A key element of the Southern Gothic tale (unlike the traditional Gothic story) is that it reveals the horrific or grotesque through traditional Southern American issues such as slavery and racial bias. Rather than dark and remote settings, atmosphere containing mostly bad weather, or the presence of the super-natural as a demonic element, the Southern Gothic reveals the "horrific" or "grotesque" situations of America's history. This is done through characters who possess blatant bigotry and egotistical self-righteousness.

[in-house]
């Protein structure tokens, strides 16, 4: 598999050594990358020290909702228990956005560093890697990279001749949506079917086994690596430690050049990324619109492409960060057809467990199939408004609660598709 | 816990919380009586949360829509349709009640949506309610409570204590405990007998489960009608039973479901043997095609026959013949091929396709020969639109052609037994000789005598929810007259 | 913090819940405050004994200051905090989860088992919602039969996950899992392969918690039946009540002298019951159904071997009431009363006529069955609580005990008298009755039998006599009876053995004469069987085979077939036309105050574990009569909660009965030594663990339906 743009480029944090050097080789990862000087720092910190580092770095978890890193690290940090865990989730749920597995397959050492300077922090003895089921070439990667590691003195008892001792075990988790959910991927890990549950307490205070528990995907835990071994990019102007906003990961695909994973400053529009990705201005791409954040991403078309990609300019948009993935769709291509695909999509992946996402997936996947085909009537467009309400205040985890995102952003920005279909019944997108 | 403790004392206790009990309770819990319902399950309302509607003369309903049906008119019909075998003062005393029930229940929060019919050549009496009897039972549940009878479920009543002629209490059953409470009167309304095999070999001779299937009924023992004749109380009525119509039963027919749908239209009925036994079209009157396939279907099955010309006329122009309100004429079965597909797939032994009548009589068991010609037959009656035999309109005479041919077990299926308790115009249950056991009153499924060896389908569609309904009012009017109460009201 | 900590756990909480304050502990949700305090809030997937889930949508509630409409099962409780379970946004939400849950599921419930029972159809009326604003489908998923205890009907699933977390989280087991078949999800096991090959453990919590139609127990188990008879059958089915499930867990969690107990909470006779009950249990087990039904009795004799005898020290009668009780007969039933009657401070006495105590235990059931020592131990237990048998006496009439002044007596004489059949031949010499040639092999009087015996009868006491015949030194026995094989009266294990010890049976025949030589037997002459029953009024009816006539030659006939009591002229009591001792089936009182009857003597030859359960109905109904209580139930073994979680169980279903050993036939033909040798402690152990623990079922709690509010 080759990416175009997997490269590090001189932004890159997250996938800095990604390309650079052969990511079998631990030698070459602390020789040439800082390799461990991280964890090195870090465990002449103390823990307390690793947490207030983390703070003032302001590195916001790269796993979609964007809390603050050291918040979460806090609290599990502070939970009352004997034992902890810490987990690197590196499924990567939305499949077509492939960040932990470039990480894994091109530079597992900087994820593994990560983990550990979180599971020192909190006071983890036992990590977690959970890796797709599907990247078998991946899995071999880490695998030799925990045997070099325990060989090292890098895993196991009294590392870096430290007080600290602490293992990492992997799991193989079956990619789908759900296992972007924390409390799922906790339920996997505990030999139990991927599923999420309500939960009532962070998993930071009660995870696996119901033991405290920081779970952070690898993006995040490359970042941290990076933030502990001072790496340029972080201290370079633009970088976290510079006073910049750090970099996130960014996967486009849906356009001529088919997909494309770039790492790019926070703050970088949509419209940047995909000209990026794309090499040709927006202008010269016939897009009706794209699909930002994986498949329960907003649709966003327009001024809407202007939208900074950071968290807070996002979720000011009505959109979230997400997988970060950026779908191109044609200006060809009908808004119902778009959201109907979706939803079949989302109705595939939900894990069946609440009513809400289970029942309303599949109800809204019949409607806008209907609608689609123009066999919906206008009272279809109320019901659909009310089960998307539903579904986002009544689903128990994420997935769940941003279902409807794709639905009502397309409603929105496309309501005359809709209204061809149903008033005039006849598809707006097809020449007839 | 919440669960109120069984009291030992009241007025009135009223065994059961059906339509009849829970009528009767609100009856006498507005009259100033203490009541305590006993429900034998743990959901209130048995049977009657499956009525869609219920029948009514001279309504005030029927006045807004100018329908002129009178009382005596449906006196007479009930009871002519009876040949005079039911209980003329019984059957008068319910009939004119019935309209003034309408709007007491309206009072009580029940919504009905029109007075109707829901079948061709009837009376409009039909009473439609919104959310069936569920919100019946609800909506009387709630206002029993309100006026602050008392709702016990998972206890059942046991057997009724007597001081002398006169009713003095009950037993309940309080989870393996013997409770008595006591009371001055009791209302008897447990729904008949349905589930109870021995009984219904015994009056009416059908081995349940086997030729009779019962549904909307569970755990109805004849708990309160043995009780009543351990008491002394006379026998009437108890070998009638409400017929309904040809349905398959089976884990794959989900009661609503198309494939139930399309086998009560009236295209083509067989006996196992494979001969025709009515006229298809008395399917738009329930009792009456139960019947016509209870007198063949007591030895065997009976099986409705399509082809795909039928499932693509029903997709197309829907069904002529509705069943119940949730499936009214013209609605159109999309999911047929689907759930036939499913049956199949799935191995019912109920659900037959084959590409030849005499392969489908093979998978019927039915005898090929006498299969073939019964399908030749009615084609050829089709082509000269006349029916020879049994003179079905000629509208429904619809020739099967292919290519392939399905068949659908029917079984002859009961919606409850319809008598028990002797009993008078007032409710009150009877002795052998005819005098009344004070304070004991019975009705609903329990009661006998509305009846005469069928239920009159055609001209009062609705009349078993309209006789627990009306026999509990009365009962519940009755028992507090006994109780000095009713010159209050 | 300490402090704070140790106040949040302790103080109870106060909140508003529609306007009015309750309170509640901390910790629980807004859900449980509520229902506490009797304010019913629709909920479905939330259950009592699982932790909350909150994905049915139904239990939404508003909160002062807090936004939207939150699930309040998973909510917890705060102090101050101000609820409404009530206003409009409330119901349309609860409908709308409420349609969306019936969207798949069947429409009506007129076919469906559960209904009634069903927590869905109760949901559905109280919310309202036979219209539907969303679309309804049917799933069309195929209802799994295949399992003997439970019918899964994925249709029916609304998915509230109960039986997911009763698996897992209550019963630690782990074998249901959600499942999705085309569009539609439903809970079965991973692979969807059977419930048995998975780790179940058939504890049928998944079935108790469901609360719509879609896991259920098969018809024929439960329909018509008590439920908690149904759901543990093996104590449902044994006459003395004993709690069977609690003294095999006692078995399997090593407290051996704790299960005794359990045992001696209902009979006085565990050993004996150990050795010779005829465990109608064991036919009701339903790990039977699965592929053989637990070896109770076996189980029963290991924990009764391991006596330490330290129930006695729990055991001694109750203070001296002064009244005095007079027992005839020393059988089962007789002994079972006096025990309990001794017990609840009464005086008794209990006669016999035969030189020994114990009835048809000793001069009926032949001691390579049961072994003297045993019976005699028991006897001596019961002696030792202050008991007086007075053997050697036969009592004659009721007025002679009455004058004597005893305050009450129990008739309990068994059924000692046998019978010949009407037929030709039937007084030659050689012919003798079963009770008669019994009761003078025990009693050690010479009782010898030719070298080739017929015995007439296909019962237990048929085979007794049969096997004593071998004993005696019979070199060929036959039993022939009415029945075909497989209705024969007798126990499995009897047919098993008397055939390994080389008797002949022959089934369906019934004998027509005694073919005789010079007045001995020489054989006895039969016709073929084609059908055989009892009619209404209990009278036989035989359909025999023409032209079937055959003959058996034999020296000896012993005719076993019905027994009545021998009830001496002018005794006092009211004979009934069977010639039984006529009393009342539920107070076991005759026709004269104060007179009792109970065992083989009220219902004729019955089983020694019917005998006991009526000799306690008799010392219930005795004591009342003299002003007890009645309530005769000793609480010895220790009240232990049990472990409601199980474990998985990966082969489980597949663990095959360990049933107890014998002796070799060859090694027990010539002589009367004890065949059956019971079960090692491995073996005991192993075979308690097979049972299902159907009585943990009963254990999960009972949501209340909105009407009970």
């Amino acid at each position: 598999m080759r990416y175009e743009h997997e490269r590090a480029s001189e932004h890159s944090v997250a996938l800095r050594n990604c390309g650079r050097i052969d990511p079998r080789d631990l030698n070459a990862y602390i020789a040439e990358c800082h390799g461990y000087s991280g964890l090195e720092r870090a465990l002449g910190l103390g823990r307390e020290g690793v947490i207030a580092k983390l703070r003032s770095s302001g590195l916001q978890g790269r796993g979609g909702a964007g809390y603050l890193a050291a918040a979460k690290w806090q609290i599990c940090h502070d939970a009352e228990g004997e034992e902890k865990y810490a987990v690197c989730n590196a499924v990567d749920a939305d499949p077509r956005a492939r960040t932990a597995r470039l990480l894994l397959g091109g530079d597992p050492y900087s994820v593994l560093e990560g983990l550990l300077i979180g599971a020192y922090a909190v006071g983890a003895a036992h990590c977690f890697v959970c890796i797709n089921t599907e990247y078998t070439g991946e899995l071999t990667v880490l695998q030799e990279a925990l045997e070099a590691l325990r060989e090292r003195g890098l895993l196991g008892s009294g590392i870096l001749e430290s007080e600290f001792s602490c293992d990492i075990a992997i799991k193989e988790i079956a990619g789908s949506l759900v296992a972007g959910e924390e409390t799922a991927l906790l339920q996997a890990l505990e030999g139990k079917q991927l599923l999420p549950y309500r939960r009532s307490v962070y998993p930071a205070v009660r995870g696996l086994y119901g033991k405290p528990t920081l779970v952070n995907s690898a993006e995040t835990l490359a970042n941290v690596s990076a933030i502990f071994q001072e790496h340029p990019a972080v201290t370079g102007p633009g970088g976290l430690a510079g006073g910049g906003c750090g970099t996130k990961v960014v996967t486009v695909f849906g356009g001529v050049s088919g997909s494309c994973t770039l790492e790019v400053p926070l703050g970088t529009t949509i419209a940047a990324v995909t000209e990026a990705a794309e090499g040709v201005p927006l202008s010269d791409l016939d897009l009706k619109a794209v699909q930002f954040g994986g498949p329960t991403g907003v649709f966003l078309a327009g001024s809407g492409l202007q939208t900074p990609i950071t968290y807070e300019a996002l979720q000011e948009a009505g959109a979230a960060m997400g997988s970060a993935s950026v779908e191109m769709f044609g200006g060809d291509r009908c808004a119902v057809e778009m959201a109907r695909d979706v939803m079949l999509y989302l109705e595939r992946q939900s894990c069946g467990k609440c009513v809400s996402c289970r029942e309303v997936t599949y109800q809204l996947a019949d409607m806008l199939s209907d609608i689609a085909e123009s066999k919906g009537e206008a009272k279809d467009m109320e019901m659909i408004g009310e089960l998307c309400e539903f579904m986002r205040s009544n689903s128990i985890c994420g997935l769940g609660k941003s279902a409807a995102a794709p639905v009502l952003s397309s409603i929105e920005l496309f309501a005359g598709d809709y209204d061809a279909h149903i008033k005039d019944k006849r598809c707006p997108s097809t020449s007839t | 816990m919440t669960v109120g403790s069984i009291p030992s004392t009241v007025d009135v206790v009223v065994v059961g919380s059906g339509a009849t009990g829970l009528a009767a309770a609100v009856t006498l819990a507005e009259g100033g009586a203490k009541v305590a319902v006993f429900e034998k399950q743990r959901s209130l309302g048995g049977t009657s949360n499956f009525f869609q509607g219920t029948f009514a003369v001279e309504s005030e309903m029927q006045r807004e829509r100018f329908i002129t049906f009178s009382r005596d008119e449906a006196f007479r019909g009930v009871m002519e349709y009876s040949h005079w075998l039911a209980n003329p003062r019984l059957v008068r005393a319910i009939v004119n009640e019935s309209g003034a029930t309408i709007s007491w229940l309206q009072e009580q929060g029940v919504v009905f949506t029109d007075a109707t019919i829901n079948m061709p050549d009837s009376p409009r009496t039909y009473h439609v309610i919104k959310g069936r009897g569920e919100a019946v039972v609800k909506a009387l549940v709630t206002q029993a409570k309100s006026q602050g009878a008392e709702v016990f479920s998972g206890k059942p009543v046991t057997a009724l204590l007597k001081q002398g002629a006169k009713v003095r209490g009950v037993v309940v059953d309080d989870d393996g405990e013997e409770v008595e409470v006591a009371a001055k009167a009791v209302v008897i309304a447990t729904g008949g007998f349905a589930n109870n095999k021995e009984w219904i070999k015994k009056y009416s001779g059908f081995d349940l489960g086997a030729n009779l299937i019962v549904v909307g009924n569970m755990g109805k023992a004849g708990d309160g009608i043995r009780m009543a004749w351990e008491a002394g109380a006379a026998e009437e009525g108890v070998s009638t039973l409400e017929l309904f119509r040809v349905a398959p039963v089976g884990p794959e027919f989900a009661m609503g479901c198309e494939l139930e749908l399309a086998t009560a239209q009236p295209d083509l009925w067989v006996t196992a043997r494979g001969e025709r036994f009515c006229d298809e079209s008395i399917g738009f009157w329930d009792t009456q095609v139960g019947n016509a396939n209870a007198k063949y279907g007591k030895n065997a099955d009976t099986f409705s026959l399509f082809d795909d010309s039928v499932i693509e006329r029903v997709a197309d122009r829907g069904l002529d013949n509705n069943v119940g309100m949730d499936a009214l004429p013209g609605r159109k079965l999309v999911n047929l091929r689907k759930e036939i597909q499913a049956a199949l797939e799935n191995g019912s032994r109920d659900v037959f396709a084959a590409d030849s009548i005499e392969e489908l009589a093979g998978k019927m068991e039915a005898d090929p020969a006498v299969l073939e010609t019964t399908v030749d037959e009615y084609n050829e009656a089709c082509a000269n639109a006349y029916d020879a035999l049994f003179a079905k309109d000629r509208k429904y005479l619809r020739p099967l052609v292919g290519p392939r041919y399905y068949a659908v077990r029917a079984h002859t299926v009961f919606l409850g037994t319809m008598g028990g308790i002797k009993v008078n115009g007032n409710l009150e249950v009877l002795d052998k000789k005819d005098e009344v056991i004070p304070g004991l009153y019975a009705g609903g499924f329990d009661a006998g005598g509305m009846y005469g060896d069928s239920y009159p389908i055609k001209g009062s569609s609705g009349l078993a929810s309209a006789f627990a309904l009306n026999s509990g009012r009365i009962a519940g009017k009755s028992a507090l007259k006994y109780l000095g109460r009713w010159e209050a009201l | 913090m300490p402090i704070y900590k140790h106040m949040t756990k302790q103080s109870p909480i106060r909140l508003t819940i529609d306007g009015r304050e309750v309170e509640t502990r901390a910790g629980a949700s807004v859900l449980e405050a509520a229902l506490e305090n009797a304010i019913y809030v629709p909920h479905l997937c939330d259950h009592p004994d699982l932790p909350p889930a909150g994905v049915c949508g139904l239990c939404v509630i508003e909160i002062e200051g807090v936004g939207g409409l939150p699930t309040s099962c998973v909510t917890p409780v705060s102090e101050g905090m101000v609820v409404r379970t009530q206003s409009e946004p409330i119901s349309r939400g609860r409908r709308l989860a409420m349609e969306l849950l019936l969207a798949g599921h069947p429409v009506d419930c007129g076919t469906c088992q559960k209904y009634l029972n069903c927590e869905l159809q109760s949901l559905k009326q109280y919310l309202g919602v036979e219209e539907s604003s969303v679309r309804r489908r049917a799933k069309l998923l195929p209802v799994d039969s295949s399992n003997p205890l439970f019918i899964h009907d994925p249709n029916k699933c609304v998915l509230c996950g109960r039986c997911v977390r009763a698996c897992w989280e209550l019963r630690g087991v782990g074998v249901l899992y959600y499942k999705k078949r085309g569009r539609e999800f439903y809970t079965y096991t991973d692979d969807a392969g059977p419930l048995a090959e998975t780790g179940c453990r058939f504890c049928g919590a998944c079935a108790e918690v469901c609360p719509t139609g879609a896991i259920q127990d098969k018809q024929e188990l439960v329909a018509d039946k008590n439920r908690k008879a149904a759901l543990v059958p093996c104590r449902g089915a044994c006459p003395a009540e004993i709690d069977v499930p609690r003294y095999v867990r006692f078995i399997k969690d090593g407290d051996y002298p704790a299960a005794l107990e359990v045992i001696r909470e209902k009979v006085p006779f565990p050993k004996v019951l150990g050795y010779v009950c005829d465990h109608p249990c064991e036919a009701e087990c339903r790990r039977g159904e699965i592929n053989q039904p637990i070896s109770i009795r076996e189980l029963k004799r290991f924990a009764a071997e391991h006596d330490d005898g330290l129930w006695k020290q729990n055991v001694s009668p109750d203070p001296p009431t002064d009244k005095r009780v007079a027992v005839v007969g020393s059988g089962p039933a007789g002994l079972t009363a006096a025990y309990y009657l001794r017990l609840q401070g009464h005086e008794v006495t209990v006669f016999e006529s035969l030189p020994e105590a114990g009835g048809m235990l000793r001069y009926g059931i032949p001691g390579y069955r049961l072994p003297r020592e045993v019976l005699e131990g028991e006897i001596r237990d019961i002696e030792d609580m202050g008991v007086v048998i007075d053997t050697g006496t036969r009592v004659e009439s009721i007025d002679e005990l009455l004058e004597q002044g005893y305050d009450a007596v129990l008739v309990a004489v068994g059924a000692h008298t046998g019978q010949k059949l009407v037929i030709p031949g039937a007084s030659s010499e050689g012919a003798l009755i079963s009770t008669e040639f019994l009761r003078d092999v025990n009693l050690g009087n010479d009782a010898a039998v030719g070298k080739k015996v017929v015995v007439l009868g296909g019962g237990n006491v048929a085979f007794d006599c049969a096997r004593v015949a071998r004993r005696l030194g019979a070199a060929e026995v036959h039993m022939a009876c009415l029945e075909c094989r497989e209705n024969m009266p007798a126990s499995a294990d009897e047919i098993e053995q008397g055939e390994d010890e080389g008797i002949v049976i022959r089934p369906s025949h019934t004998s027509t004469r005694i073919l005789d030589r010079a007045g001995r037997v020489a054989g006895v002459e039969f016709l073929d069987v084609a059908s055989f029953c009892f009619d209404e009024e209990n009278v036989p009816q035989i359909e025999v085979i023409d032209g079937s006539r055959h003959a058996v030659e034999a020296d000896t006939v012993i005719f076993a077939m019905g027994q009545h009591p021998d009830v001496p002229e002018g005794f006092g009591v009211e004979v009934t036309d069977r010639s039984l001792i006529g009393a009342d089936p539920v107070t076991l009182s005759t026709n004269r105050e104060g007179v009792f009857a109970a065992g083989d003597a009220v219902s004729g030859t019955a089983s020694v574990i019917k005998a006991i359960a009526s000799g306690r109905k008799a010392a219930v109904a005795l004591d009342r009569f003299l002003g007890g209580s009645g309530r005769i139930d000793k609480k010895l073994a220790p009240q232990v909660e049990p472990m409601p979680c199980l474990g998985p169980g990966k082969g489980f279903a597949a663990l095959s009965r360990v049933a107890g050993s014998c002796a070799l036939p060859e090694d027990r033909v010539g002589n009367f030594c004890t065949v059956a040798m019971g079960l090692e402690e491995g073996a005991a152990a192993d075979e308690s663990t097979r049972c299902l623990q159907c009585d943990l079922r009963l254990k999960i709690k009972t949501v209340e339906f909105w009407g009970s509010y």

Scout, as the narrator of To Kill A Mockingbird, is presented as young and innocent, but by no means ignorant. In fact, she is expected to be ignorant because she is young, but do not forget the narrator is the adult Scout, looking back. In this way, the young Scout is privy to several key pieces of information (especially character and situational nuances) which the adult Scout presents without bias. In this way, Harper Lee manages to reveal several instances of social prejudice and injustice without sounding preachy nor tolerant. This balance is created through Scout's childlike honesty and ability to tell things as she remembers them. It often comes across as both humorous and pitiful.